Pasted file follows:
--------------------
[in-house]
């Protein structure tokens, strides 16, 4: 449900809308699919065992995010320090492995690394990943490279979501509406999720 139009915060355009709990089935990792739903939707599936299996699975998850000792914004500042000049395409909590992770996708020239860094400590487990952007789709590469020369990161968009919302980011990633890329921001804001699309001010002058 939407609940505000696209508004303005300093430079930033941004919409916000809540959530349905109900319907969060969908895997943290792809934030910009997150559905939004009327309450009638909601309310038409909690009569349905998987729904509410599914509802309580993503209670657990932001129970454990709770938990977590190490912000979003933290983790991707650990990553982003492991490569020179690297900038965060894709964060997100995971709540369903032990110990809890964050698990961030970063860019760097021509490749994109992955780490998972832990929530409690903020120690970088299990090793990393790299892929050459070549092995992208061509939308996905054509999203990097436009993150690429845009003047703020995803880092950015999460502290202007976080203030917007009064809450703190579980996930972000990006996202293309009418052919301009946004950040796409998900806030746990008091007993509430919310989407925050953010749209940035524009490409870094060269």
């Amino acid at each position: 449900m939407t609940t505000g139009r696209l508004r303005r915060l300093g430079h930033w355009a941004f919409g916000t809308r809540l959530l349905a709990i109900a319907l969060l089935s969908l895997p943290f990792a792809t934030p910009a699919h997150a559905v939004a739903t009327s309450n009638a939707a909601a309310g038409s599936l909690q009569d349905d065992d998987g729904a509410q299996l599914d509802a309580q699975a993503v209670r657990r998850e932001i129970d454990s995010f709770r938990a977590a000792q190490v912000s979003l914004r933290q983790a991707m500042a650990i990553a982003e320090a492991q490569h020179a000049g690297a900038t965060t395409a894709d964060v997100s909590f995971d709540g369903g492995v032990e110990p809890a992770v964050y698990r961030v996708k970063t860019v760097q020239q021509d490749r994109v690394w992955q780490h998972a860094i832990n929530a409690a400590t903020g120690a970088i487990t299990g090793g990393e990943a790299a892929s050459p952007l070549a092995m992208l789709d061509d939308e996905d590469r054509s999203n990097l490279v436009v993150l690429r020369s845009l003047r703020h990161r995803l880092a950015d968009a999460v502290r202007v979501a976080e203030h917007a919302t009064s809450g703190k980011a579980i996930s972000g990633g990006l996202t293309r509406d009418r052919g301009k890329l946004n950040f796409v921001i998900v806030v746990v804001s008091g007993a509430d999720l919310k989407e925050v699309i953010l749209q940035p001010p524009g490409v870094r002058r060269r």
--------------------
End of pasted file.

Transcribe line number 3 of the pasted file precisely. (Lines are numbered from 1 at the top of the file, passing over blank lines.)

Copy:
């Amino acid at each position: 449900m939407t609940t505000g139009r696209l508004r303005r915060l300093g430079h930033w355009a941004f919409g916000t809308r809540l959530l349905a709990i109900a319907l969060l089935s969908l895997p943290f990792a792809t934030p910009a699919h997150a559905v939004a739903t009327s309450n009638a939707a909601a309310g038409s599936l909690q009569d349905d065992d998987g729904a509410q299996l599914d509802a309580q699975a993503v209670r657990r998850e932001i129970d454990s995010f709770r938990a977590a000792q190490v912000s979003l914004r933290q983790a991707m500042a650990i990553a982003e320090a492991q490569h020179a000049g690297a900038t965060t395409a894709d964060v997100s909590f995971d709540g369903g492995v032990e110990p809890a992770v964050y698990r961030v996708k970063t860019v760097q020239q021509d490749r994109v690394w992955q780490h998972a860094i832990n929530a409690a400590t903020g120690a970088i487990t299990g090793g990393e990943a790299a892929s050459p952007l070549a092995m992208l789709d061509d939308e996905d590469r054509s999203n990097l490279v436009v993150l690429r020369s845009l003047r703020h990161r995803l880092a950015d968009a999460v502290r202007v979501a976080e203030h917007a919302t009064s809450g703190k980011a579980i996930s972000g990633g990006l996202t293309r509406d009418r052919g301009k890329l946004n950040f796409v921001i998900v806030v746990v804001s008091g007993a509430d999720l919310k989407e925050v699309i953010l749209q940035p001010p524009g490409v870094r002058r060269r």